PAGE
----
How great communication drives successful employee benefits schemes
Putting together a suite of employee benefits is for many reasons a great idea for businesses, but the work doesn’t end there. Employees have to get invested in schemes for a business to see any upside, and some companies find it challenging to get their initial messaging right and get employees interested and engaged with their employee benefits scheme.
Getting it wrong risks propelling employees away from their voluntary benefits schemes during the deployment phase. There are some vital tenets to work with when getting ready to communicate new, or improved, benefit offerings to a workforce.
Metrics need to be integrated
Without an idea of exactly what they want to achieve with internal communication efforts businesses will struggle to understand whether they’re having the desired effect or just making themselves feel better about making an effort. It’s important to measure readers, listeners and engagement with communication alongside any increase in take-up of employee benefit schemes.
Benefits schemes need to be branded
Employees are more likely to be able to recognise and take up their benefits if they’re branded and presented as something more distinct than just the Employee Benefit Scheme. Companies should incorporate branding which reflects what they’re trying to achieve, and the positive outcomes they’re trying to generate for staff.
Information has to be useful
Share pertinent, handy information. Repeatedly driving home the existence of a benefit scheme someone isn’t taking part in yet doesn’t make an employee any more likely to do anything other than ignore future communication.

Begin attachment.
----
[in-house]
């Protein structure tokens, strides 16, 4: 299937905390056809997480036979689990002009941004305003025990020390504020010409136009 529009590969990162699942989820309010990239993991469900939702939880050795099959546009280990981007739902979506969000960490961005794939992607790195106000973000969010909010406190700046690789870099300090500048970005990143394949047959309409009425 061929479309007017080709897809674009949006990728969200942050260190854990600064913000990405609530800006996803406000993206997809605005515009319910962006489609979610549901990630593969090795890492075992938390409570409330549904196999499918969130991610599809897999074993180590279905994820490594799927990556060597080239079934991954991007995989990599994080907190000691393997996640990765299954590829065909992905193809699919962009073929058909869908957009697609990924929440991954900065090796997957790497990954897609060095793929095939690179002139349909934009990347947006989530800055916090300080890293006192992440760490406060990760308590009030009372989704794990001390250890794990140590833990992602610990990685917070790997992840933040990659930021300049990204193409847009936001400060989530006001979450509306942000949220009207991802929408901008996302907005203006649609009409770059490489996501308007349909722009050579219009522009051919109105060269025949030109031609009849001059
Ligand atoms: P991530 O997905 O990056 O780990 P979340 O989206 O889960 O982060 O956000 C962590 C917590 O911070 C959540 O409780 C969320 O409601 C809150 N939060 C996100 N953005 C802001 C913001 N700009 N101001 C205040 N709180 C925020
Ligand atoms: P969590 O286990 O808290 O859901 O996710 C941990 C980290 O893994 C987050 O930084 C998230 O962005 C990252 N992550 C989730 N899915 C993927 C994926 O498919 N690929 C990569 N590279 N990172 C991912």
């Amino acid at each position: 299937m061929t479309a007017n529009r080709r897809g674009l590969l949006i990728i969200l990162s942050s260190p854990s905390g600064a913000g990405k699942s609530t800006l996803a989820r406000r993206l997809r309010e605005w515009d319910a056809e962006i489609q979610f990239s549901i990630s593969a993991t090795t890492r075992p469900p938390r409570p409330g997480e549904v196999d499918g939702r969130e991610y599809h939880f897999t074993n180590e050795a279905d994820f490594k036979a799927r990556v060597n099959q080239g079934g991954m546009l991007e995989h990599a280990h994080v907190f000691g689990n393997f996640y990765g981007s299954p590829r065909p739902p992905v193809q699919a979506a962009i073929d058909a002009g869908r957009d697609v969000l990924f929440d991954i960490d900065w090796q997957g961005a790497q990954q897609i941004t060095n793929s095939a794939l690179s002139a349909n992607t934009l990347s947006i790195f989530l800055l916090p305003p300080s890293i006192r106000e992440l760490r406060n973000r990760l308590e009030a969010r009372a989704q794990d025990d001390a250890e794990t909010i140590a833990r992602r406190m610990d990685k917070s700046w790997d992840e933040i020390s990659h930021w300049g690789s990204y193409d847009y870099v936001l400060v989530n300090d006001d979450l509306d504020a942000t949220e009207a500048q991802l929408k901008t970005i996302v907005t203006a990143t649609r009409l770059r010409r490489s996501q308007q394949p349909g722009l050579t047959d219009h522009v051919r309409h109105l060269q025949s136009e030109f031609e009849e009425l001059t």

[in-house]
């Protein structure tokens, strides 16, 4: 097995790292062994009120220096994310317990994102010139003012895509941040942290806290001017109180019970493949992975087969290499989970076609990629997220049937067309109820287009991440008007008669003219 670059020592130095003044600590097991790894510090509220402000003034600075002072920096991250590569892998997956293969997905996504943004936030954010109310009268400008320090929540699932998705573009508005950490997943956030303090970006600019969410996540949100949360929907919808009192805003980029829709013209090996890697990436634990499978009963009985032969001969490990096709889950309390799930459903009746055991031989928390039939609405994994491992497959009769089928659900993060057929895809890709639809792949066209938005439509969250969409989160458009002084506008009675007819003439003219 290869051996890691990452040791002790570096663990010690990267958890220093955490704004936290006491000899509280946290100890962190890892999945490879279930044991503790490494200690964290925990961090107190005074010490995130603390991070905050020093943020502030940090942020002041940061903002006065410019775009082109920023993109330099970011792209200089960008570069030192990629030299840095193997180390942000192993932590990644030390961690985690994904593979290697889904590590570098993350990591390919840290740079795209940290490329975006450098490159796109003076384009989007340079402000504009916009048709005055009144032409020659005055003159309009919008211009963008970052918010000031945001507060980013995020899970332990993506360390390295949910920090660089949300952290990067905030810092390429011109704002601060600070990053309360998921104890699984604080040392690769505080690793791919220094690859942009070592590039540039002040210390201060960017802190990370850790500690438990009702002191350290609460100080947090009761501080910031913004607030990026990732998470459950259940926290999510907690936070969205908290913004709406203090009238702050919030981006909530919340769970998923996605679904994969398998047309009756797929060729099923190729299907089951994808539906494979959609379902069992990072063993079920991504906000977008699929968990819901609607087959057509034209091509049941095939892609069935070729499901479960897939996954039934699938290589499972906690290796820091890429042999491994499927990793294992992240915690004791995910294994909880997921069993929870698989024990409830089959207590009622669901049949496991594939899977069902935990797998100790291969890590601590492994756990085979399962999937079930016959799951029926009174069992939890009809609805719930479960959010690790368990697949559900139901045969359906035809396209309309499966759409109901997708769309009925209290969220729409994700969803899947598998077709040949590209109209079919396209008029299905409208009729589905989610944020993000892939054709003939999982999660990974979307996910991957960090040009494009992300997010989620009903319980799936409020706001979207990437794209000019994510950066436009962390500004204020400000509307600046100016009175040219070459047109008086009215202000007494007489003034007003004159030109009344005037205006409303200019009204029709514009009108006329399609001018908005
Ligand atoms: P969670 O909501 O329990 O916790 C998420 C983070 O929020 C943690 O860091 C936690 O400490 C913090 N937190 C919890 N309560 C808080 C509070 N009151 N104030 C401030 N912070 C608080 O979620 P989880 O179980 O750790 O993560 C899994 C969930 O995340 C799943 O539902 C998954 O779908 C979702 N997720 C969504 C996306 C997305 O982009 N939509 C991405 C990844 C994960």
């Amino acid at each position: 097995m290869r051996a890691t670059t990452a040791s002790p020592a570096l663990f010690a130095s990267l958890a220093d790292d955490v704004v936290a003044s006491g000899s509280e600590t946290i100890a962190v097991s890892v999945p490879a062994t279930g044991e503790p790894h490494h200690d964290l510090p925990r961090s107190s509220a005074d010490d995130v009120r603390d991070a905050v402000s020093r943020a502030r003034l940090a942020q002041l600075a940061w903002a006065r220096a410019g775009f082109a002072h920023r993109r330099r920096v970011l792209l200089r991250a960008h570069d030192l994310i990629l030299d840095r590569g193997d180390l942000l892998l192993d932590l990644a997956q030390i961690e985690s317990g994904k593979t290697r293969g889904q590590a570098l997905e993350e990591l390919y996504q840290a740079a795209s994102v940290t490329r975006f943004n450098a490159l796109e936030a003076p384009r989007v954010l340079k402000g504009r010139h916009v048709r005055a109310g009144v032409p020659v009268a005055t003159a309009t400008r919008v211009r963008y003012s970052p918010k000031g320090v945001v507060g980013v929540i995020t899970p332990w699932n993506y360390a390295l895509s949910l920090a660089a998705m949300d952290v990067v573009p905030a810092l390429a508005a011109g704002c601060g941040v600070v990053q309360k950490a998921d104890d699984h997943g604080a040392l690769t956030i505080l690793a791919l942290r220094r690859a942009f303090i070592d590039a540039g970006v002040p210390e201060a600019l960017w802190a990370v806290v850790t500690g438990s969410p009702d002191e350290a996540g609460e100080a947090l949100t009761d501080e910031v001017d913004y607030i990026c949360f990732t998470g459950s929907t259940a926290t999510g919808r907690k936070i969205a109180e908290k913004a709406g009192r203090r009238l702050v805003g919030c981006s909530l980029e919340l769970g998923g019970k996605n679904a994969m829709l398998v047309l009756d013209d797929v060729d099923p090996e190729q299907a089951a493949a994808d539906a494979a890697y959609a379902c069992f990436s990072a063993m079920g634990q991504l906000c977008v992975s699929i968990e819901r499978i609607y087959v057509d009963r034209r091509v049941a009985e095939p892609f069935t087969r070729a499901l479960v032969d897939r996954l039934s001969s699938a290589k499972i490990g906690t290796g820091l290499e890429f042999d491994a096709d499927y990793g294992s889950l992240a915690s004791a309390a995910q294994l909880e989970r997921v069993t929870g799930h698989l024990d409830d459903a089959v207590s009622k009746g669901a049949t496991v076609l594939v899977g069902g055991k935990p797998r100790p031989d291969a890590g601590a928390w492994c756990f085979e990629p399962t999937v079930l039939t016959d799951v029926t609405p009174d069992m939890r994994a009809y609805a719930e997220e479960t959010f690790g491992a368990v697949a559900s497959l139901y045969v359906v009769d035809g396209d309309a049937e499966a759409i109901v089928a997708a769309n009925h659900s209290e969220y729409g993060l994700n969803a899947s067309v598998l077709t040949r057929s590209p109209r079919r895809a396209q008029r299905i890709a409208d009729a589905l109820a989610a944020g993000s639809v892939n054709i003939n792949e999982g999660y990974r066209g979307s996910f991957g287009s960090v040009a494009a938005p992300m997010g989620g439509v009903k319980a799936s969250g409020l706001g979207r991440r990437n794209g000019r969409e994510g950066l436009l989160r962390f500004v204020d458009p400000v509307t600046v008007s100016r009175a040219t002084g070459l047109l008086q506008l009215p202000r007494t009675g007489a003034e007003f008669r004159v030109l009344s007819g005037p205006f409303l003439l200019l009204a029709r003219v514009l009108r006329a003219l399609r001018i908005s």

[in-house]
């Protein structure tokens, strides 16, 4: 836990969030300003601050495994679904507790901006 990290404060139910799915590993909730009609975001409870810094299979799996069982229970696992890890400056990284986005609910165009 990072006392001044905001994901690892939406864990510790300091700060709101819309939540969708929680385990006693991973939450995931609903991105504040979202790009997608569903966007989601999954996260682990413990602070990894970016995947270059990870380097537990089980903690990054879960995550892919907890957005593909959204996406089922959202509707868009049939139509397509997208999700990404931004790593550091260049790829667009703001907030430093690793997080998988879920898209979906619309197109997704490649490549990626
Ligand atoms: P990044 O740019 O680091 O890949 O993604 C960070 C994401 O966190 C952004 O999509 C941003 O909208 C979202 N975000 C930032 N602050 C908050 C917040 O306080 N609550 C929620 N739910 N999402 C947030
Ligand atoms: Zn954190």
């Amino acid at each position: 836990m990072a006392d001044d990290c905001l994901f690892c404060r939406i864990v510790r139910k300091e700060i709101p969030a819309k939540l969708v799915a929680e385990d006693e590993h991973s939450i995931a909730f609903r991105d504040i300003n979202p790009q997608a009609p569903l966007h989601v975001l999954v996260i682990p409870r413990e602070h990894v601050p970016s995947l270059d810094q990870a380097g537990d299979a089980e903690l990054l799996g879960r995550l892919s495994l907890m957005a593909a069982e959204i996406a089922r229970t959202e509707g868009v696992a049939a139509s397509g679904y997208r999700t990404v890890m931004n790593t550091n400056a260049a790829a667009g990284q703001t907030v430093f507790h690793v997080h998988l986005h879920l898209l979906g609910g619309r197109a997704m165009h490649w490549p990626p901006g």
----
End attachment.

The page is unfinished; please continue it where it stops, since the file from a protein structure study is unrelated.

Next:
Communication has to address the challenges affecting the lives of employees, express empathy (distinctly different from sympathy) and offer useful information and avenues for relief.
Communication has to be in line with company culture
Every interaction leadership or human resources has with employees is an opportunity to reaffirm the values and ideals the company operates with, and vice versa.
It would be jarring, undermine the values of a company, and promote distrust, to break with what’s been presented as company values in the past just to relentlessly hound employees into taking up a voluntary benefit scheme.
Open dialogue is vital
No one likes to feel they’re being preached to, least of all employees when they’re reading internal communications. Be sure when releasing information to have open channels for employees to return feedback on their benefits, where they’d like to see changes made and how they could do more to improve the service.
It helps if these avenues appear to be anonymous. Staff are more likely to be honest if they feel they won’t be singled out for expressing negative sentiments.
Information needs to be accessible
Presenting information over a solitary medium, whether it’s an internal magazine or a digital newsletter emailed out, dismisses other avenues for staff to soak up information about their benefit schemes. There’s no reason to put hurdles in the way of staff getting to information which can benefit them.
Consider even going outside the traditional emails and printed newsletters and embracing SMS messages, apps or micro-sites.
Employees don’t need or want to be harassed
If employees are disengaged with their benefit scheme there’s no serious benefit to ceaselessly reminding them they haven’t taken the company up on childcare provisions, it’s just frustrating harassment.
Companies need to be honest
People are perceptive, it’s probably part of the reason you hire them in the first place, and they’ll be able to detect someone being disingenuous or trying to employ cheap manipulation.
Getting communications right with employees is at all times vital, but even more so when a business is rolling out a project they’ve spent a large amount of effort and energy creating. Businesses simply have to take the time and invest the resources into positioning the benefits properly when launching a scheme.